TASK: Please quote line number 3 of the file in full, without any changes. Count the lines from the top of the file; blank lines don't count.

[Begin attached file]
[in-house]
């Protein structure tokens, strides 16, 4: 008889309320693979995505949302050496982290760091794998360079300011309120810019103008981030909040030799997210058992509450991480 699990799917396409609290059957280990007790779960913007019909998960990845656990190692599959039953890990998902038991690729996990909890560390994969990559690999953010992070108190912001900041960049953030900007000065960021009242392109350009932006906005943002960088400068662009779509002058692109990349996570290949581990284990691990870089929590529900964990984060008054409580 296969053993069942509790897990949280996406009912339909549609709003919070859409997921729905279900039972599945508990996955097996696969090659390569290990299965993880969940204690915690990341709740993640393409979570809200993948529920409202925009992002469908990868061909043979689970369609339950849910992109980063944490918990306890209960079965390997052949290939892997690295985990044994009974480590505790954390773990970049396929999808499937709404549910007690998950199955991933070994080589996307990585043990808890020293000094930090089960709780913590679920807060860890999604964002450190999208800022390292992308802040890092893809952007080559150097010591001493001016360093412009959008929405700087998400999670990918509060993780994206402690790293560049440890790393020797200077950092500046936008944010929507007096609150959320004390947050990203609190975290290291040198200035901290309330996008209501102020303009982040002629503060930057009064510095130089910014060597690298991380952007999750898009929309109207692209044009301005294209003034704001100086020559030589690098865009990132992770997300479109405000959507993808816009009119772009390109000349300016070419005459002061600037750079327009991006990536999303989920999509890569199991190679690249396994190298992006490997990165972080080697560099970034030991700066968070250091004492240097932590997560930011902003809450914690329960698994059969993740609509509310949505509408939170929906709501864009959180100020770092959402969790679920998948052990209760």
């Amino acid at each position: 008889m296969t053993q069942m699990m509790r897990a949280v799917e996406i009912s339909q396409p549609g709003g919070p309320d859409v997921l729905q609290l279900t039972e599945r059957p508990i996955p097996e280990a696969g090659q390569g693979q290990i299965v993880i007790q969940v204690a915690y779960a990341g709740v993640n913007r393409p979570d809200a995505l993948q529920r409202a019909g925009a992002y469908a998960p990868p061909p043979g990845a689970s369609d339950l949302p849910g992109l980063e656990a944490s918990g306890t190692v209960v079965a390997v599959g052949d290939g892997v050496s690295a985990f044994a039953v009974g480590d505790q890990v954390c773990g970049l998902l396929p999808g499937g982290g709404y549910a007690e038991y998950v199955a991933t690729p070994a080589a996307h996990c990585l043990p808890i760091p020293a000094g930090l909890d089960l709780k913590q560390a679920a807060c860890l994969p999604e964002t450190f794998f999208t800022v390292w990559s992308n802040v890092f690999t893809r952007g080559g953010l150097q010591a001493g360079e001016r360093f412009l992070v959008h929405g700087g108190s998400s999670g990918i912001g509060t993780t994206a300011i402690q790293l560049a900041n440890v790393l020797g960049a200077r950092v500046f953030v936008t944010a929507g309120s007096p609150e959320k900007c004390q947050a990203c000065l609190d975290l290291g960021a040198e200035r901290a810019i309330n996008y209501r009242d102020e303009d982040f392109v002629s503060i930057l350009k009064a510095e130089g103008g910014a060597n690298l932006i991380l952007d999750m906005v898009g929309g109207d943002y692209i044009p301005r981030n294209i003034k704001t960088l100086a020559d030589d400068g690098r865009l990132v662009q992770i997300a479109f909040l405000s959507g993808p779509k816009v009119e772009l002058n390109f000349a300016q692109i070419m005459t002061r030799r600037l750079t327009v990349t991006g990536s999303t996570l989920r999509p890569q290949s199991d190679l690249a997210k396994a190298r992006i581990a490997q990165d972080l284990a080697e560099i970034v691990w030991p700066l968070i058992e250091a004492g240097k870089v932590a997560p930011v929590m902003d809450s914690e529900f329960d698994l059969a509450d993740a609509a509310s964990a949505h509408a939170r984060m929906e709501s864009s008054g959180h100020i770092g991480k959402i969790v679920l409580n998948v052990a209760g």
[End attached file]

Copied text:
């Amino acid at each position: 008889m296969t053993q069942m699990m509790r897990a949280v799917e996406i009912s339909q396409p549609g709003g919070p309320d859409v997921l729905q609290l279900t039972e599945r059957p508990i996955p097996e280990a696969g090659q390569g693979q290990i299965v993880i007790q969940v204690a915690y779960a990341g709740v993640n913007r393409p979570d809200a995505l993948q529920r409202a019909g925009a992002y469908a998960p990868p061909p043979g990845a689970s369609d339950l949302p849910g992109l980063e656990a944490s918990g306890t190692v209960v079965a390997v599959g052949d290939g892997v050496s690295a985990f044994a039953v009974g480590d505790q890990v954390c773990g970049l998902l396929p999808g499937g982290g709404y549910a007690e038991y998950v199955a991933t690729p070994a080589a996307h996990c990585l043990p808890i760091p020293a000094g930090l909890d089960l709780k913590q560390a679920a807060c860890l994969p999604e964002t450190f794998f999208t800022v390292w990559s992308n802040v890092f690999t893809r952007g080559g953010l150097q010591a001493g360079e001016r360093f412009l992070v959008h929405g700087g108190s998400s999670g990918i912001g509060t993780t994206a300011i402690q790293l560049a900041n440890v790393l020797g960049a200077r950092v500046f953030v936008t944010a929507g309120s007096p609150e959320k900007c004390q947050a990203c000065l609190d975290l290291g960021a040198e200035r901290a810019i309330n996008y209501r009242d102020e303009d982040f392109v002629s503060i930057l350009k009064a510095e130089g103008g910014a060597n690298l932006i991380l952007d999750m906005v898009g929309g109207d943002y692209i044009p301005r981030n294209i003034k704001t960088l100086a020559d030589d400068g690098r865009l990132v662009q992770i997300a479109f909040l405000s959507g993808p779509k816009v009119e772009l002058n390109f000349a300016q692109i070419m005459t002061r030799r600037l750079t327009v990349t991006g990536s999303t996570l989920r999509p890569q290949s199991d190679l690249a997210k396994a190298r992006i581990a490997q990165d972080l284990a080697e560099i970034v691990w030991p700066l968070i058992e250091a004492g240097k870089v932590a997560p930011v929590m902003d809450s914690e529900f329960d698994l059969a509450d993740a609509a509310s964990a949505h509408a939170r984060m929906e709501s864009s008054g959180h100020i770092g991480k959402i969790v679920l409580n998948v052990a209760g």